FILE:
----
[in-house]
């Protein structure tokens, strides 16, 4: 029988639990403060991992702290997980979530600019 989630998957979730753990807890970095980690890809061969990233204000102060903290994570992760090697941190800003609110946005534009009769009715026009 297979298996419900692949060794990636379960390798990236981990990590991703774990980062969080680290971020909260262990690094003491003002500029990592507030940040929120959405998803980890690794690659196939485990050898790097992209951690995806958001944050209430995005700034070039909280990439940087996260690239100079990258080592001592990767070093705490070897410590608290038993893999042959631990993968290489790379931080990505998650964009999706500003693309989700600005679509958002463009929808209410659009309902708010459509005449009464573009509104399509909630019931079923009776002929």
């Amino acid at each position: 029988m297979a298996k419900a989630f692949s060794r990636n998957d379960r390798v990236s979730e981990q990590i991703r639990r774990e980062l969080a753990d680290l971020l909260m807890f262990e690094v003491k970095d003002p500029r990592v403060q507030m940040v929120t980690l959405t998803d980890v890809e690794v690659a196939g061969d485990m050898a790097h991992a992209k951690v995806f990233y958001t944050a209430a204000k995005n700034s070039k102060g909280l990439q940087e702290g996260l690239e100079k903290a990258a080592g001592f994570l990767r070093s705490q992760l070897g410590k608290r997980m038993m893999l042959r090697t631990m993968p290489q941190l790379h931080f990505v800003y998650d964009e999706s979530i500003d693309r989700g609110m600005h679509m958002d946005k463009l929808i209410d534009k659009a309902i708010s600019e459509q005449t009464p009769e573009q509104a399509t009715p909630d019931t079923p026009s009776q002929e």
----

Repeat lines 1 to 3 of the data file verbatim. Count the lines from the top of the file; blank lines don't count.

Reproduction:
[in-house]
């Protein structure tokens, strides 16, 4: 029988639990403060991992702290997980979530600019 989630998957979730753990807890970095980690890809061969990233204000102060903290994570992760090697941190800003609110946005534009009769009715026009 297979298996419900692949060794990636379960390798990236981990990590991703774990980062969080680290971020909260262990690094003491003002500029990592507030940040929120959405998803980890690794690659196939485990050898790097992209951690995806958001944050209430995005700034070039909280990439940087996260690239100079990258080592001592990767070093705490070897410590608290038993893999042959631990993968290489790379931080990505998650964009999706500003693309989700600005679509958002463009929808209410659009309902708010459509005449009464573009509104399509909630019931079923009776002929």
């Amino acid at each position: 029988m297979a298996k419900a989630f692949s060794r990636n998957d379960r390798v990236s979730e981990q990590i991703r639990r774990e980062l969080a753990d680290l971020l909260m807890f262990e690094v003491k970095d003002p500029r990592v403060q507030m940040v929120t980690l959405t998803d980890v890809e690794v690659a196939g061969d485990m050898a790097h991992a992209k951690v995806f990233y958001t944050a209430a204000k995005n700034s070039k102060g909280l990439q940087e702290g996260l690239e100079k903290a990258a080592g001592f994570l990767r070093s705490q992760l070897g410590k608290r997980m038993m893999l042959r090697t631990m993968p290489q941190l790379h931080f990505v800003y998650d964009e999706s979530i500003d693309r989700g609110m600005h679509m958002d946005k463009l929808i209410d534009k659009a309902i708010s600019e459509q005449t009464p009769e573009q509104a399509t009715p909630d019931t079923p026009s009776q002929e």